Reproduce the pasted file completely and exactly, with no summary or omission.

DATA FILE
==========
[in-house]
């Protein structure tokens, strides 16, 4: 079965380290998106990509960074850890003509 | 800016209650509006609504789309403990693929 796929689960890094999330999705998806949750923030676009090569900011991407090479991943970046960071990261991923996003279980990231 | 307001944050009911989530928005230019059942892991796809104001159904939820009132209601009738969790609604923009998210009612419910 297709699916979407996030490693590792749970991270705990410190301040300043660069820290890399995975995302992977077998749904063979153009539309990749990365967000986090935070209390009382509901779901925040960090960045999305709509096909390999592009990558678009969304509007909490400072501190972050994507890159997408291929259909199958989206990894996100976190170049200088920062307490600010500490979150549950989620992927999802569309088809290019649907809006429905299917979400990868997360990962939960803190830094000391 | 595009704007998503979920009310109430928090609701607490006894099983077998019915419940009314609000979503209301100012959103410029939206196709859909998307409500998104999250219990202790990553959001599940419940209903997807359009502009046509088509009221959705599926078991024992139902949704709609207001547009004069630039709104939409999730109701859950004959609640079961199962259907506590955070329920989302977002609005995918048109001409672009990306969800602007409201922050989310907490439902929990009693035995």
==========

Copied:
[in-house]
């Protein structure tokens, strides 16, 4: 079965380290998106990509960074850890003509 | 800016209650509006609504789309403990693929 796929689960890094999330999705998806949750923030676009090569900011991407090479991943970046960071990261991923996003279980990231 | 307001944050009911989530928005230019059942892991796809104001159904939820009132209601009738969790609604923009998210009612419910 297709699916979407996030490693590792749970991270705990410190301040300043660069820290890399995975995302992977077998749904063979153009539309990749990365967000986090935070209390009382509901779901925040960090960045999305709509096909390999592009990558678009969304509007909490400072501190972050994507890159997408291929259909199958989206990894996100976190170049200088920062307490600010500490979150549950989620992927999802569309088809290019649907809006429905299917979400990868997360990962939960803190830094000391 | 595009704007998503979920009310109430928090609701607490006894099983077998019915419940009314609000979503209301100012959103410029939206196709859909998307409500998104999250219990202790990553959001599940419940209903997807359009502009046509088509009221959705599926078991024992139902949704709609207001547009004069630039709104939409999730109701859950004959609640079961199962259907506590955070329920989302977002609005995918048109001409672009990306969800602007409201922050989310907490439902929990009693035995």